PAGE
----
Well-water is much safer than surface water as a general rule, but only once you know the well is safe. In the old days, the household servants would be the guinea pigs for newly dug wells. If they didn’t get sick, then the land owners would know it was safe to drink from, at least for a while. It is possible for a good well to become contaminated from surface water and go bad. Springs are known to be a reasonably safe bet for good drinking water, but only at the source, where the water first emerges from underground. After it has run along the surface for a while, it becomes contaminated. Likewise, rainwater is safe to drink before it comes into contact with anything. The process of vaporization purifies it, so when it reforms as a liquid it is about as pure as it gets (yes, even “acid rain”).

Whenever you see a national disaster in a third world country reported on the news, one of the main concerns is a cholera outbreak. This happens because wastewater drainage systems become rerouted and find their way into drinking water supplies, contaminating them. It doesn’t usually happen right away, as the bacteria require time to colonize. In places like Zimbabwe, residents don’t have access to chemical treatments, such as chlorine, so it is easy for drinking water reservoirs to become spoiled. One small infection will eventually spread through the entire supply. After the Haiti earthquake in 2010, a severe cholera outbreak occurred one full year later. Cholera typically has about a 1% fatality rate.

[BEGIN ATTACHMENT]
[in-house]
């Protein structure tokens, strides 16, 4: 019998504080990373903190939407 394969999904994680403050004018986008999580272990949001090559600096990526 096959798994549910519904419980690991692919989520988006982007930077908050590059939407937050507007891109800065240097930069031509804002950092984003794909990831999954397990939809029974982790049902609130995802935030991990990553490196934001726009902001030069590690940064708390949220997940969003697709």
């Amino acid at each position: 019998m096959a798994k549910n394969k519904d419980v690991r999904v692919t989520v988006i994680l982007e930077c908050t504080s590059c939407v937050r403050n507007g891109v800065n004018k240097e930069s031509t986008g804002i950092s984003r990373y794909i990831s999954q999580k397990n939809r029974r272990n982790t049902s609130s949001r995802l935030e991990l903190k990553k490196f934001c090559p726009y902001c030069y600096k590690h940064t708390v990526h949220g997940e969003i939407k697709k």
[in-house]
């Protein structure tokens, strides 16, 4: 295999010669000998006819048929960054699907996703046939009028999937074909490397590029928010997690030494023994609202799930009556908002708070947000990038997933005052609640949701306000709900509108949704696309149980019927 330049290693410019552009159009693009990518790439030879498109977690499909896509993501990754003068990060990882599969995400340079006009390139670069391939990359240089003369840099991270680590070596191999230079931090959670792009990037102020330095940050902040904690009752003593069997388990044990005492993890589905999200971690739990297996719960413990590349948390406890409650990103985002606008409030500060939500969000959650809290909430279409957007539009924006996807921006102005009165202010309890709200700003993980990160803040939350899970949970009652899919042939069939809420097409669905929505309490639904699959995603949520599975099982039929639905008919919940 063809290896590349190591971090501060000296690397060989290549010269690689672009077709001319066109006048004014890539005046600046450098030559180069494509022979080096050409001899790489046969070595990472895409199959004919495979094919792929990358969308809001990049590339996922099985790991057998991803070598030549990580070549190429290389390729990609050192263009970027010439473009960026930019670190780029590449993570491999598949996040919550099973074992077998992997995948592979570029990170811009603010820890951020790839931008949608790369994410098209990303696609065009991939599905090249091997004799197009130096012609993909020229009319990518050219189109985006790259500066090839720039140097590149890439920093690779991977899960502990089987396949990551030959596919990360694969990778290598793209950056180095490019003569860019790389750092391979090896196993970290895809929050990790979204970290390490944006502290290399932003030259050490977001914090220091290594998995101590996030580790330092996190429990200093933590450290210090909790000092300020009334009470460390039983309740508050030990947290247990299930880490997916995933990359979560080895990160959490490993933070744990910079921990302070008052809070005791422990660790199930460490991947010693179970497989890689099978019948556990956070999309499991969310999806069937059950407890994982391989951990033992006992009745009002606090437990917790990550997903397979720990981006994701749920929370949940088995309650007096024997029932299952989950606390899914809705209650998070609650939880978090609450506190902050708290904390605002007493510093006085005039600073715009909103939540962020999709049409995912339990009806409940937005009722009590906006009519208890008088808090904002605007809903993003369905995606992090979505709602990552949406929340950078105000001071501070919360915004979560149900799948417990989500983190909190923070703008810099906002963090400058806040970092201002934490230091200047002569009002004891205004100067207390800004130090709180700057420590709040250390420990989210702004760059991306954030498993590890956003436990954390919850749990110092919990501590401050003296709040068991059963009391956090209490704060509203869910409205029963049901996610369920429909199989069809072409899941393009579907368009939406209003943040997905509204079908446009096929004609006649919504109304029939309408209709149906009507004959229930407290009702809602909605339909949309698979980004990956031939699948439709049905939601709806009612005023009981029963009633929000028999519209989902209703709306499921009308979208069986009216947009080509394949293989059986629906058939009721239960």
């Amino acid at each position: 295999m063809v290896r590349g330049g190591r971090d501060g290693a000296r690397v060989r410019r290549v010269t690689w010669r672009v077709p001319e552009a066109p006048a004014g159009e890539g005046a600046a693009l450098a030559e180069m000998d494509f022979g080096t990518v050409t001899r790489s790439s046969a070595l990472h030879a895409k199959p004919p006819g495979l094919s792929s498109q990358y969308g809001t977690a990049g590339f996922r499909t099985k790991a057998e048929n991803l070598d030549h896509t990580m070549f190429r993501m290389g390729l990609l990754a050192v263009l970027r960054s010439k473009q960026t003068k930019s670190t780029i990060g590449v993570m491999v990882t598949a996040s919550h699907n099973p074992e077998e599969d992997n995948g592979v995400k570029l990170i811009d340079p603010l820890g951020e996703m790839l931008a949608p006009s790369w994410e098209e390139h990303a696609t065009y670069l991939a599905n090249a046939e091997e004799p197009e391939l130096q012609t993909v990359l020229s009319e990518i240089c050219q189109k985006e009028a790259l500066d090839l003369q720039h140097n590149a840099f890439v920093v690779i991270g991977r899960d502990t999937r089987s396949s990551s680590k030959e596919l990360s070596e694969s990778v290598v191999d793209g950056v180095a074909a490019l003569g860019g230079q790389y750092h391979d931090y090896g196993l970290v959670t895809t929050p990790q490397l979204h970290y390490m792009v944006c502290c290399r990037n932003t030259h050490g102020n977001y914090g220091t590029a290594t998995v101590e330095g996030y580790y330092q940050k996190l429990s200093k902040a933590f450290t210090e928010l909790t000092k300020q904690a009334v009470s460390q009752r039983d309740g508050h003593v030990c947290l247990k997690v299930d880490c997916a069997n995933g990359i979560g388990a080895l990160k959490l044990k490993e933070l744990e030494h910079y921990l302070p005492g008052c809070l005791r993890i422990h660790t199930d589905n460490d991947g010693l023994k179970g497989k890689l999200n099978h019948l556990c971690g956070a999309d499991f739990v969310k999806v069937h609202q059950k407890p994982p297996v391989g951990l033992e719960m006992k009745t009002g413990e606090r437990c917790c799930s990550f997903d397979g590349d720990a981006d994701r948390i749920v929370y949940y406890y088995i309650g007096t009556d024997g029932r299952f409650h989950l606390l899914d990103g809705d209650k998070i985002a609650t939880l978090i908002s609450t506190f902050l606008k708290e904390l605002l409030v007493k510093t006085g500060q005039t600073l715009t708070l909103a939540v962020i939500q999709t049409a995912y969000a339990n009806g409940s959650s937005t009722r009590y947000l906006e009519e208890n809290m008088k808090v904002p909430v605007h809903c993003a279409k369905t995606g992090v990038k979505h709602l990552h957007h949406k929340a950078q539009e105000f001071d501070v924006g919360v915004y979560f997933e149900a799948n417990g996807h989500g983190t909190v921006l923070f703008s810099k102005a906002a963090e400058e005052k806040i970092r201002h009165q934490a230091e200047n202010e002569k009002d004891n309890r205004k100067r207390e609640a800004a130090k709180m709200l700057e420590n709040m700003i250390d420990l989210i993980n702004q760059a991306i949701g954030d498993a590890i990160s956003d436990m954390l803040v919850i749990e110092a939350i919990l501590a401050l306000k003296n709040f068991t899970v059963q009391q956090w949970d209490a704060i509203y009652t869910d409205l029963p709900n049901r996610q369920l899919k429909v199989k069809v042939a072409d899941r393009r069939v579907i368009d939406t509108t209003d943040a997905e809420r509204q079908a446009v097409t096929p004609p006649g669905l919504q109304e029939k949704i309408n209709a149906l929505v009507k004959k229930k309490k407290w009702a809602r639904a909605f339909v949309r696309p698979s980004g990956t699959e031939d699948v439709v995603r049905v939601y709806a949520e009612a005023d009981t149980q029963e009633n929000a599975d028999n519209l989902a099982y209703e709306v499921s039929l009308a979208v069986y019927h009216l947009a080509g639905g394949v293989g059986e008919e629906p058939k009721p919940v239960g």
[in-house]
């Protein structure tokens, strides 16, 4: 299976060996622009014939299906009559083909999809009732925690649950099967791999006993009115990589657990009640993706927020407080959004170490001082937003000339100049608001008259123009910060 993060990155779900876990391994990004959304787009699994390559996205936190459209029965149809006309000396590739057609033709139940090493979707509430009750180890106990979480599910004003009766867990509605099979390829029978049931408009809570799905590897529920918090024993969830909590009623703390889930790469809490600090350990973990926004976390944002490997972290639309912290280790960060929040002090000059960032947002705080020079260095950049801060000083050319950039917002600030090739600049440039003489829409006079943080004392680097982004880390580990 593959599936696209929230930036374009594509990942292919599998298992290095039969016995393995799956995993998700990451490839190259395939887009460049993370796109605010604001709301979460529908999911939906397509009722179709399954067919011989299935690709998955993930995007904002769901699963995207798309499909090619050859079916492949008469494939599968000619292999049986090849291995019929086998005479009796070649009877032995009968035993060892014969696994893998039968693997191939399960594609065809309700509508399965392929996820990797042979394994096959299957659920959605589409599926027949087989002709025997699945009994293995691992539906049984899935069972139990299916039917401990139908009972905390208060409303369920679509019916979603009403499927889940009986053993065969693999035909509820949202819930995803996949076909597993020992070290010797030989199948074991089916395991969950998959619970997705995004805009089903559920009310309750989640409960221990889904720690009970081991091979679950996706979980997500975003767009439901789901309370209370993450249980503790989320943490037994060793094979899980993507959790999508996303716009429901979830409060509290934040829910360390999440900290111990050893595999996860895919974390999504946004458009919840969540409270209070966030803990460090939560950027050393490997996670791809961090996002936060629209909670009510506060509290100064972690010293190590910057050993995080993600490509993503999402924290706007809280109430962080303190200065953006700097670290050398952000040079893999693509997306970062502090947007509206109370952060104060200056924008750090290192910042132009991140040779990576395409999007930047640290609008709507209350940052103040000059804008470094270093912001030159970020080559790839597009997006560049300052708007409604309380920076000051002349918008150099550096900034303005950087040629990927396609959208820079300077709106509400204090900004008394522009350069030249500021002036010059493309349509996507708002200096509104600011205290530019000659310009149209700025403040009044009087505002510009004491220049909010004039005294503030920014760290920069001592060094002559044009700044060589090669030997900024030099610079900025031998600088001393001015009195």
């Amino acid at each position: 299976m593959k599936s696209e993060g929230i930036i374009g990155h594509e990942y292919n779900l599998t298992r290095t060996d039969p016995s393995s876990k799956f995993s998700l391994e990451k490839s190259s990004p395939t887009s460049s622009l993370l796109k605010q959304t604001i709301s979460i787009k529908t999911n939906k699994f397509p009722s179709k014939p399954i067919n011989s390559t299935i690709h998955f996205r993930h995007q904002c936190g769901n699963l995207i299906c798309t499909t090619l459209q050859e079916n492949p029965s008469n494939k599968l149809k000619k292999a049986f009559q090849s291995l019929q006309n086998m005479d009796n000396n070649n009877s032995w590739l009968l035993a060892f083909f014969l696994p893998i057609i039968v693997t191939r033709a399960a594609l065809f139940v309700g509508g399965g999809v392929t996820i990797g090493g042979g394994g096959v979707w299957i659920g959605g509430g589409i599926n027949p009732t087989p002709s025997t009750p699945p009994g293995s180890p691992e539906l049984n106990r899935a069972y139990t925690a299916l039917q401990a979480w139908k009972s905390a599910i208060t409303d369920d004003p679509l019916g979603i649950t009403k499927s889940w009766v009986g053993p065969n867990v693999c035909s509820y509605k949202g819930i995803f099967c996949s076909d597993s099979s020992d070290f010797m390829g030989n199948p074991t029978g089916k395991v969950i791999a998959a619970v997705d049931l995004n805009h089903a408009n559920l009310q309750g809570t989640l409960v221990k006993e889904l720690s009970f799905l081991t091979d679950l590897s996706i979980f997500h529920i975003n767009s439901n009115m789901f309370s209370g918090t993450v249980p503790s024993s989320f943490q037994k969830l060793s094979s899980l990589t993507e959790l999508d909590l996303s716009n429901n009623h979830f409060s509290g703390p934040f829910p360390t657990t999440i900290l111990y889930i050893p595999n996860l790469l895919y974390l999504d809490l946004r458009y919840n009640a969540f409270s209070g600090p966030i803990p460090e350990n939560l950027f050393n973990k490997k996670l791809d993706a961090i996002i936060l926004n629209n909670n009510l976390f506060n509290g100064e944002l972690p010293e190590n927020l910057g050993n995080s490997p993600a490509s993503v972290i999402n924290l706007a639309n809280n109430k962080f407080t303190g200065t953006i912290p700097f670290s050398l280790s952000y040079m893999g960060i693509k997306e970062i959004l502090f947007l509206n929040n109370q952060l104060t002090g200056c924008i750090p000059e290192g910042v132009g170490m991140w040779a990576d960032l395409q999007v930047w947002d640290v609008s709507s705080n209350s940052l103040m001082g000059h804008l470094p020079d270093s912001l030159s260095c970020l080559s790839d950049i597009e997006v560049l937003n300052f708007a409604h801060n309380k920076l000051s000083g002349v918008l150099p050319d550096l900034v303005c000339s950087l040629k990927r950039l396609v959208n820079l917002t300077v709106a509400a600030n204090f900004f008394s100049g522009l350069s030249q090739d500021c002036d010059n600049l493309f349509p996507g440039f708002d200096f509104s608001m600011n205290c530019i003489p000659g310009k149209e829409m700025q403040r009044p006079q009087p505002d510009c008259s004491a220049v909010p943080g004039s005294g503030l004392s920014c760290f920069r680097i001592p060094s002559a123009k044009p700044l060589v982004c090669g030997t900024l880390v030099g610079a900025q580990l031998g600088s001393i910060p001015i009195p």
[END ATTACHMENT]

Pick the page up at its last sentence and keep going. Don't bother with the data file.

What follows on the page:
Roughly 4% of all human illness is attributed to waterborne disease, estimated to be responsible for nearly two million deaths annually. According to the World Health Organization, almost 90% of waterborne disease cases are simply the result of unsanitary practices with unsafe water supplies. These figures do not include mosquito-spread diseases such as malaria. (Mosquitos require a water source in order to proliferate, but their usage of the water supply is not known to directly cause it to become unsafe for human consumption.)